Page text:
Tribeca Film Festival 2022: “Blaze” is a Truly Bizarre Yet Beautiful Tale of Dealing with Trauma

Del Kathryn Barton’s Blaze tells the story of a young girl who witnessed a violent crime and tries to cope with the trauma with the help of an imaginary dragon. There’s no question this is an incredibly difficult subject to broach, especially in a film where the primary character is a 12-year-old girl, but this film does it in a truly bizarre way. There’s a fine line between art and outright craziness and this film walks it the entire time.

First and foremost, you can’t talk about this film without talking about the performance of Julia Savage, who plays the title character. Her portrayal of this traumatized young girl is so powerful and moving that you can’t help but become emotionally invested in her journey. You truly get the sense you are watching a future start while watching her in this movie.

She is complemented perfectly by Simon Baker, who plays her attentive yet increasingly frustrated single father. His performance grows more and more compelling with each outburst from his troubled on-screen daughter as his character struggles to deal with her trauma and how to help her cope with it. Together, these two deliver wonderfully emotional scenes and some incredible chemistry.

Half of this movie is an incredibly emotional tale of a girl and her journey to overcome grief and trauma and come out the other side a triumphant woman. It’s a coming-of-age story that sees a little girl let go of the constructs she came up with to help her deal with the horrible things she’s endured and do what she has to in order to receive justice.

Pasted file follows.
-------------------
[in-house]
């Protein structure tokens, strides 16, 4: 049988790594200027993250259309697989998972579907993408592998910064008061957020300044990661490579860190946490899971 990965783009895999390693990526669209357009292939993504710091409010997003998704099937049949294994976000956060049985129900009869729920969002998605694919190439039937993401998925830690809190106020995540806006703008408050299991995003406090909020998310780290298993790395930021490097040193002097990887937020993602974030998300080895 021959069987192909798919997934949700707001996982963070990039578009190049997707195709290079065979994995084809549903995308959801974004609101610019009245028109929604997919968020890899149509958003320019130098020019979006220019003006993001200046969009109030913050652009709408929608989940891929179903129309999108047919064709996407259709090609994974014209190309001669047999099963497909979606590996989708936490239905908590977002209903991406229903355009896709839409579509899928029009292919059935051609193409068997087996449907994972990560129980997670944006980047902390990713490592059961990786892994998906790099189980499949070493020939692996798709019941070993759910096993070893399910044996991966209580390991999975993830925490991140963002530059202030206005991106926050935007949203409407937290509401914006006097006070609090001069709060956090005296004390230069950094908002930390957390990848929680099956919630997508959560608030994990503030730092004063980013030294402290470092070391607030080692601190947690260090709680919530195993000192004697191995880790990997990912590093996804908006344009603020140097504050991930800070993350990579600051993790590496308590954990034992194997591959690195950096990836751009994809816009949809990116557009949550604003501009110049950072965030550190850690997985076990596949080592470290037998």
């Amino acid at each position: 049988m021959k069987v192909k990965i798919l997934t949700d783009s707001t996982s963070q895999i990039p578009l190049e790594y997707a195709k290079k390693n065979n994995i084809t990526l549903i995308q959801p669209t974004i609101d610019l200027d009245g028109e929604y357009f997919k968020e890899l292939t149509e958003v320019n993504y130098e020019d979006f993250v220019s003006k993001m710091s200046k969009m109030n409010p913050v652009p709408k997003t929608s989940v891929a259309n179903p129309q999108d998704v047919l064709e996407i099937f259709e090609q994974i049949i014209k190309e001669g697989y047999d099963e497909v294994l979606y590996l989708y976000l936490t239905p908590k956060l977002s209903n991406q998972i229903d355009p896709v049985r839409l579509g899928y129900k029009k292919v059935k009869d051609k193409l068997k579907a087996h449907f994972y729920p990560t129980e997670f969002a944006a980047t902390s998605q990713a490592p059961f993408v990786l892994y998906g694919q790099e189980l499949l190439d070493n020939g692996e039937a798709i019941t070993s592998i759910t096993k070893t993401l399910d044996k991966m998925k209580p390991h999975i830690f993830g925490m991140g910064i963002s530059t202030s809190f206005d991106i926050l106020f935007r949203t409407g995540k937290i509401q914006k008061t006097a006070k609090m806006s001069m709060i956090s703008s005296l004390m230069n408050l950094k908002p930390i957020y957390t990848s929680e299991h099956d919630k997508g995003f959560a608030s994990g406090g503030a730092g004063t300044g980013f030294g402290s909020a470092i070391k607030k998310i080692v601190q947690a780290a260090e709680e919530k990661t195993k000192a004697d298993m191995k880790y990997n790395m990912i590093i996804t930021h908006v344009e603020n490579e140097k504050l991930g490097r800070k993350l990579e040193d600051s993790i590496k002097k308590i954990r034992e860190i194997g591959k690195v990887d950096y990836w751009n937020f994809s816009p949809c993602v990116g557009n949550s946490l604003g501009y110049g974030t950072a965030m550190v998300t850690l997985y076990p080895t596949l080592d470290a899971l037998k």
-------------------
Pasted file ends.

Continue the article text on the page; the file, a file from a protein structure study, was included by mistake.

The other half of this movie is a combination of nightmarish stop-motion sequences and trippy music video segments that a meant to symbolize what she’s going through mentally. On one hand, they do succeed in showing the messiness of the human mind as one tries to endure such pain. On the other hand, the symbolism they feature is so vague and hard to follow that it can easily take you out of the movie.

Luckily, these sequences never last too long and you are quickly returned to the powerful emotional drama that Savage and Baker deliver. All it takes is a minute with those two and this touching story and you find yourself reeled right back in.

Overall, Blaze is certainly not going to be for everyone. It is, at times, just downright bizarre to the point where a lot of its audience are going to want to turn away. However, those who can endure those truly strange and nightmarish sequences are then hooked on this story and memorable performances of this cast. It’s not an easy watch by any means as even the most lighthearted moments are underscored by this tone of grief, but it is executed very well in the end.

Mike Mack
Mack is the Editorial Director for Marvel and ESPN content and he has covered comic cons, theme park events, video game showcases and other fun events. He is a fan of theme parks, sports, movies, Marvel Comics and is a self-proclaimed "nerd."